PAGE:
In A League Of Her Own

Actress Rasika Dugal lets us in on her creative process as she takes us around our newest home in Kala Ghoda, Mumbai

Radhika Bose

Tough but delicate, methodical yet instinctive — Rasika Dugal is a rare performer who imbibes her roles to the extent that you forget that she could exist beyond the character she’s playing. Her subtle and scintillatingly believable performances in Manto (film) and Mirzapur (web-series) this year left us completely spellbound.

As we open our new store in Kala Ghoda, Mumbai, we invited her to be our muse and guide to take us around her favourite spots in our new neighbourhood.

Q You studied acting, do you think training informed you better as an actor?

Since I’d had very little experience in acting before I went to FTII (The Film and Television Institute of India, Pune), I had a lot to gain from the training there. We learnt about every aspect of filmmaking. Also, meeting such a diverse set of students from across the social strata, we were exposed to diverse and inclusive stories; both very important to a creative process.

Having said that, I don't think a formal training is essential or the only way to learn, but it worked for me!

Q You’ve chosen some really fierce and fearless roles in your career, has it been a conscious decision?

I believe actors or artists get the kind of work that they truly seek and desire. There was a time in my career that I did not have the luxury of choice but even then I was fortunate to get roles like Chaaya in Kshay and Neeli in Qissa — The kind of roles that actors have to wait years for. Retrospectively, I can assign a pattern to those choices. But at that time they were just instinctive decisions.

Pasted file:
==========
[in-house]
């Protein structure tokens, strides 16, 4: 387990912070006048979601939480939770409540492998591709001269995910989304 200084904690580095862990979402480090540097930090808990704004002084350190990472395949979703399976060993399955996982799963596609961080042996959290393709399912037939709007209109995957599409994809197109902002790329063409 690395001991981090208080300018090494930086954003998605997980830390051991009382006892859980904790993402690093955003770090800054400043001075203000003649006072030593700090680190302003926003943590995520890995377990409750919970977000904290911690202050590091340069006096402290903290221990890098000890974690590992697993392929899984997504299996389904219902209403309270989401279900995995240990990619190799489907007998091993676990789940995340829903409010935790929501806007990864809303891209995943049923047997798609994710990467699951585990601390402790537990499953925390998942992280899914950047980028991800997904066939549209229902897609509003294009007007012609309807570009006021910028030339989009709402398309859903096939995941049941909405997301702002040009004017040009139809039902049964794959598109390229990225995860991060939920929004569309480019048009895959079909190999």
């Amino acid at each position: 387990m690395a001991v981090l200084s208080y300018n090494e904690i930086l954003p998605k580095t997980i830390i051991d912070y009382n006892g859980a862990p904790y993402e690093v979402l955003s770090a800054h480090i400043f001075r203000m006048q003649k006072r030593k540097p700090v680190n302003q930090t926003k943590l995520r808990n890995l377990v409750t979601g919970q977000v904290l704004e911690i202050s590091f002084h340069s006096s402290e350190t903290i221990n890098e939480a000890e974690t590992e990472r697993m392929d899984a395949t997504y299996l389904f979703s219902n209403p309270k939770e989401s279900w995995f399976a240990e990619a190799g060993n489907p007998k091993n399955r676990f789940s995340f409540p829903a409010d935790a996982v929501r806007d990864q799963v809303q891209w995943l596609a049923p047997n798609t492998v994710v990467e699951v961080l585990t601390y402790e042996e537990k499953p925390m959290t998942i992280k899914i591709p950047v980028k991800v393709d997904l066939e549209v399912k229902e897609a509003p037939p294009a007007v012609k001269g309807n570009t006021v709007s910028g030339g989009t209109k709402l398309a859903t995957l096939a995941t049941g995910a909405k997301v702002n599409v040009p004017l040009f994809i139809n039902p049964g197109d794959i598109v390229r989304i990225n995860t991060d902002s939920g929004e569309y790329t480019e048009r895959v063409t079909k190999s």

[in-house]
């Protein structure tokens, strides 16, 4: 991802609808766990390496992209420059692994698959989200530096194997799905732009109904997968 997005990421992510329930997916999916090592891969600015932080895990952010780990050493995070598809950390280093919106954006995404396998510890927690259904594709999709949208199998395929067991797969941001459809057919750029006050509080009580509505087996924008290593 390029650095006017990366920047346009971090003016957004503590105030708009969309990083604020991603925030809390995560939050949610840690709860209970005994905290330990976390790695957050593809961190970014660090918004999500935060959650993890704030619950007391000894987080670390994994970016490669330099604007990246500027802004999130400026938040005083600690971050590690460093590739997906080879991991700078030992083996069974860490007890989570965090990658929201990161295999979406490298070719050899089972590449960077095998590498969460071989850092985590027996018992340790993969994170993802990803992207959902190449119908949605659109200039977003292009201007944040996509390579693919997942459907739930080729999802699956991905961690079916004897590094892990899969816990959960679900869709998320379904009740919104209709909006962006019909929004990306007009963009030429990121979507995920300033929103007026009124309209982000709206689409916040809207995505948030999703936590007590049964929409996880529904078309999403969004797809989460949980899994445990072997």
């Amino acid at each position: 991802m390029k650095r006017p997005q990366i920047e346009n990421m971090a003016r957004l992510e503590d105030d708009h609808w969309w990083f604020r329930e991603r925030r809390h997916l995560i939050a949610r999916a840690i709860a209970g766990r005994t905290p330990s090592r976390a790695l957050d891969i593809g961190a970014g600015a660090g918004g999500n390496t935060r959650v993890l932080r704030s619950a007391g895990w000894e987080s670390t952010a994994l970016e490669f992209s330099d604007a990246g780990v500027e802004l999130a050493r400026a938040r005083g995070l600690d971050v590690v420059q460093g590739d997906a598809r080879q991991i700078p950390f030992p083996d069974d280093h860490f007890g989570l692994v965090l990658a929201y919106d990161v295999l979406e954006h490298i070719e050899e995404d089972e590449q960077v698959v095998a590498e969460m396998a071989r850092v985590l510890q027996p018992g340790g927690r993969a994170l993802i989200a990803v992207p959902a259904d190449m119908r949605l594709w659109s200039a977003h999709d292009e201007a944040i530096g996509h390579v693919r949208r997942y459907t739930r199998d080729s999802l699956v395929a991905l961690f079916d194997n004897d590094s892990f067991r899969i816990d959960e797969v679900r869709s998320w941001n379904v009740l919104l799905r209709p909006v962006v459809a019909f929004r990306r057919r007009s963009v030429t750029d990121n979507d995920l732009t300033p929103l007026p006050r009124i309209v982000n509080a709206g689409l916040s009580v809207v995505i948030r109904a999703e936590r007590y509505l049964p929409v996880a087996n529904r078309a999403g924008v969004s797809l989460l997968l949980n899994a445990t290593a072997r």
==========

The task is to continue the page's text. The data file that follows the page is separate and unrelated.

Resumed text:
Q Tell us about your most memorable character development for one of your roles?

I was shooting for Hamid in Kashmir last year, where I played Ishrat, a girl whose husband is missing. As preparation for the role, I watched videos, documentaries, read books.... whatever I could get my hands on. While I felt a deep empathy, I still needed a stronger connect to truly become Ishrat. One day while watching a documentary by Iffat Fatima, Where Have You Hidden My New Crescent Moon, I came across a Kashmiri couplet recited by two ladies with missing young sons. They often recite it in their protest marches. It translates loosely to "My heart’s beloved, I await you/ Come/ Have pity on me, I’m in anguish/ Come/ Why are you hiding, you crescent of the new moon?" Those words really shifted something within me and became my entry point into Ishrat’s world.

Q Tell us about your most memorable character development for one of your roles?

I was shooting for Hamid in Kashmir last year, where I played Ishrat, a girl whose husband is missing. As preparation for the role, I watched videos, documentaries, read books.... whatever I could get my hands on. While I felt a deep empathy, I still needed a stronger connect to truly become Ishrat. One day while watching a documentary by Iffat Fatima, Where Have You Hidden My New Crescent Moon, I came across a Kashmiri couplet recited by two ladies with missing young sons. They often recite it in their protest marches. It translates loosely to "My heart’s beloved, I await you/ Come/ Have pity on me, I’m in anguish/ Come/ Why are you hiding, you crescent of the new moon?" Those words really shifted something within me and became my entry point into Ishrat’s world.